Augmented Reality isn't just for Fun -- AllenComm

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This was originally posted on eLearningIndustry.com on May 22, 2018.

You’ve used Pokémon GO. You’ve used Snapchat. You’ve even seen Peter Jackson’s new experience demo. What you may not know is that all three of these forms of entertainment have a common thread: they all use augmented reality.

What’s augmented reality? Augmented reality (AR) is when you add to reality, unlike virtual reality which replaces it. While there’s nothing wrong with AR making strides in entertainment, using it solely for fun is an underutilization of this promising new technology. Augmented reality has the potential to change the world of business by making dangerous work environments safer, preventing irreversible mistakes, showing off products in context, and training employees more effectively.

Making Dangerous Work Environments Safer

Like it or not, some products are made through dangerous processes. Even more products are delivered through grueling weather and across risky terrain. Unfortunately, no matter how stringent the precautions taken, a startling number of U. S. employees are fatally injured performing high-risk jobs.

Happily, AR allows users to accomplish a task with minimal hardware. Screens and controllers are a thing of a past when you can project an interface directly onto your field of vision and manipulate it with your hands. With AR, learners can operate simulated versions of virtually any machinery from a distance, minimizing the need for employees to interact directly with potentially hazardous equipment.

Even when a workplace itself is safe, there are no guarantees of safety when traveling for work: transportation accidents were the number one cause of fatal work injuries in 2015. These tragic accidents can also potentially be reduced by AR. In vehicles, AR systems will soon be “’painting’ 3D navigation instructions onto road geometry, highlighting moving obstacles like crossing pedestrians, and enhancing driver awareness of and trust in autonomous operation,” according to ABI Research.

Preventing Irreversible Mistakes

In some industries, there are no do-overs. Mistakes lead to lost materials, revenue, and in some cases, lives. AR can help prevent serious mistakes by providing advice and assistance in real space and real time (https://www.justinmind.com/blog/6-ways-augmented-reality-is-changing-ux/). “…particularly in the manufacturing environment, [augmented reality] allows learners a safe place to practice (and make mistakes on) on expensive machines without taking them out of production,” says an AllenComm sales team member.

The medical field is a prime example of an industry where small mistakes can have serious repercussions—surgeons don’t have the luxury of making errors. Augmented reality collaboration software allows more experienced surgeons to assist less experienced surgeons from anywhere in the world as if they were there in person. Says surgeon Nadine Hachach-Haram, “…an expert surgeon can now virtually transport himself into any clinical setting simply by using his phone or tablet or computer, and he can visually and practically interact in an operation from start to finish, guiding and mentoring a local doctor through the procedure step by step.”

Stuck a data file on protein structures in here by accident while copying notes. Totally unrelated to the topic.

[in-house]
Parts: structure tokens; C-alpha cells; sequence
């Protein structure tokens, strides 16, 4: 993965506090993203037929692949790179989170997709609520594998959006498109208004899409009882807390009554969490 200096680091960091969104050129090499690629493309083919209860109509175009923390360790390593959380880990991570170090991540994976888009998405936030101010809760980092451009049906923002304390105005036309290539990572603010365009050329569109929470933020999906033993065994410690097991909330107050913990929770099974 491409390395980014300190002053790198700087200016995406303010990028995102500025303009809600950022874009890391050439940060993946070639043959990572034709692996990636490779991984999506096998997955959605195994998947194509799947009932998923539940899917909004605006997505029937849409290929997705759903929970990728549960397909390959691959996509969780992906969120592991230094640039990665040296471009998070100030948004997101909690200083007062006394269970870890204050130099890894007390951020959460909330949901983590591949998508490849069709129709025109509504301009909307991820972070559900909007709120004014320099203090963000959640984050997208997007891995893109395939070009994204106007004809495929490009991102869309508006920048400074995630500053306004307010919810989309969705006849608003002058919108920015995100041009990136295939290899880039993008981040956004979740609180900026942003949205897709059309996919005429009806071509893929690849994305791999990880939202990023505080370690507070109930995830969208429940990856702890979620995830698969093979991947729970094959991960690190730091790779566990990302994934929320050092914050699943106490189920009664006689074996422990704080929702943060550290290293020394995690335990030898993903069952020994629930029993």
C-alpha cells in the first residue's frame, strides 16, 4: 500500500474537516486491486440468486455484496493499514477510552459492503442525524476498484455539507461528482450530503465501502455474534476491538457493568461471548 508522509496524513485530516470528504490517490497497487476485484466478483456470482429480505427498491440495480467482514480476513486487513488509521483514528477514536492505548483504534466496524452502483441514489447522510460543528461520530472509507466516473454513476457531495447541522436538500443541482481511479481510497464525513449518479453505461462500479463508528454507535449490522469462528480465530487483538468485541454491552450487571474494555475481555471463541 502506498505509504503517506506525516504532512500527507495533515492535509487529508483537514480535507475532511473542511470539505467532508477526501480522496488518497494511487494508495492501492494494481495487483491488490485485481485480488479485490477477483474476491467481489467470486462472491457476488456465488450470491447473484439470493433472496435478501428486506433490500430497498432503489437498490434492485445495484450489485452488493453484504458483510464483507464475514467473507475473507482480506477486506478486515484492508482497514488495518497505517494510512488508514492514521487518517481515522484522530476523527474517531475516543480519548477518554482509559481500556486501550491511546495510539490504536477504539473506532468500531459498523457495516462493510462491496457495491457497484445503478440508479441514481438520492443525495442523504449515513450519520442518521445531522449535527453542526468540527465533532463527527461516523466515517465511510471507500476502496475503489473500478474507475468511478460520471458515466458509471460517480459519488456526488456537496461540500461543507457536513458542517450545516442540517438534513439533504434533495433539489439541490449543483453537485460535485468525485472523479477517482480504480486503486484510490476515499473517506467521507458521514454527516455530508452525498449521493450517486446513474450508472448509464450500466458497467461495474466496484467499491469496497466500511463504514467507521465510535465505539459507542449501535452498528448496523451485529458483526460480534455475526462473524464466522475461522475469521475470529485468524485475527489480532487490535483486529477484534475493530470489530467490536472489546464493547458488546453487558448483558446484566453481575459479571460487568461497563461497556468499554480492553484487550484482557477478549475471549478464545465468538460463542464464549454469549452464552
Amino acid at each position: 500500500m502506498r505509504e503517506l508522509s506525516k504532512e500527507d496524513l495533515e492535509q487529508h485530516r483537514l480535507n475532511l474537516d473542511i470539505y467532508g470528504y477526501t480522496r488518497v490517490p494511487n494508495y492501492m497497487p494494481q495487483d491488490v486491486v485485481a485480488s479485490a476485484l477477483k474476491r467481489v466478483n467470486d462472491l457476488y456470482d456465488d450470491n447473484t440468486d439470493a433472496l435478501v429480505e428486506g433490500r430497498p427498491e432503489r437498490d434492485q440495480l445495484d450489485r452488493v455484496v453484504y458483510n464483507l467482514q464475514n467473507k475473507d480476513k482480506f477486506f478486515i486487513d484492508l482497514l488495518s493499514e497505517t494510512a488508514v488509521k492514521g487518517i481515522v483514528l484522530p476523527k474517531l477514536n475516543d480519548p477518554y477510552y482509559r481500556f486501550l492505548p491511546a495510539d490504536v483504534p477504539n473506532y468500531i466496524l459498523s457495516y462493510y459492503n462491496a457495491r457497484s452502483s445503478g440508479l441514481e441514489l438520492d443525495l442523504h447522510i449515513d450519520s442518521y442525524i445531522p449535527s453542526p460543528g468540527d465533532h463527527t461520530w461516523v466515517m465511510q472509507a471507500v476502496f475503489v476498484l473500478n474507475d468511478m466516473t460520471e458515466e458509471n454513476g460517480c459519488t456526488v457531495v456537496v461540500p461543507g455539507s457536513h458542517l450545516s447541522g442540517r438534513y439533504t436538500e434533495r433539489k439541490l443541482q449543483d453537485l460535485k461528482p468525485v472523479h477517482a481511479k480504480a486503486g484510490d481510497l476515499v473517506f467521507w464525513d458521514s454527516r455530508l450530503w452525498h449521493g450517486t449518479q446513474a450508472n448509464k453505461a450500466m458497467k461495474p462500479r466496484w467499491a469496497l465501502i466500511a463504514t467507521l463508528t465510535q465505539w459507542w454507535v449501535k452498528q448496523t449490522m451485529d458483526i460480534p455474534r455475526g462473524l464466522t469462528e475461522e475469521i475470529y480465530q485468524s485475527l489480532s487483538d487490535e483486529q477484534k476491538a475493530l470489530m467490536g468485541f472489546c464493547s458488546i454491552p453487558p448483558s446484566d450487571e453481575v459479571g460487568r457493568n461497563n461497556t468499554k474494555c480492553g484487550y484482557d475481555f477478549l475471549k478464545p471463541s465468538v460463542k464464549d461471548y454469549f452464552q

Showing Off Products in Context

When purchasing furniture or décor, it’s not uncommon to arrive at home and realize that your purchase just doesn’t quite…work. Maybe it’s too big—maybe it’s not quite the right shade of green—but whatever the reason, you’re not satisfied, and you want to return it to the retailer.

This kind of return is especially common for Amazon customers, since ordering a product without seeing it in person makes it even harder to determine how it will look at home. So, not surprisingly, Amazon is taking the lead in AR product demos: “Want to see how that fancy looking, Prime-eligible coffee table fits in your living room? Just pull up the Amazon app, enable the AR camera, and boom: You can see exactly how it would fit, there on your phone in front of you.”

Similarly, AR demos have the potential to benefit the real estate and construction industries. According to Clelia Warburg Peters, president of Warburg Realty, “…augmented reality puts the buyer in the actual space, which can take people from the, ‘what is’, to the ‘what it could be.’” [sic]

Training Employees More Effectively

Ideally, employees from any industry would be trained in environments that are true to life. When that can’t happen, AR can make up the difference. AR technology can be used to augment an environment for a realistic simulation. For example, for a fire safety training in a fast food store, an AR fire could be projected into the environment, and so could burned debris or wounded coworkers.

AR can also provide on-the-job resources. At AllenComm, we recently developed a custom corporate training solution called Siteline. Siteline is an interactive learning platform that uses 3D modeling, online courses, and digital documentation as a training resource on the job. The beauty of the platform is that “operators have immediate access to 3D images that enable viewing their complex machinery from all angles and with hot spots that highlight trouble spots and critical information,” says Jeff Harward, Siteline Product Manager. “Rather than relying on tribal knowledge, with Siteline all workers have immediate access to the current operating procedures at their fingertips.”

In Conclusion

Effective corporate training can always learn a thing or two by studying the entertainment industries, but AR has the unique potential to completely reinvent the way businesses operate. The surface of possibilities has barely been scratched, and AR’s place in the world of business is only beginning.

 


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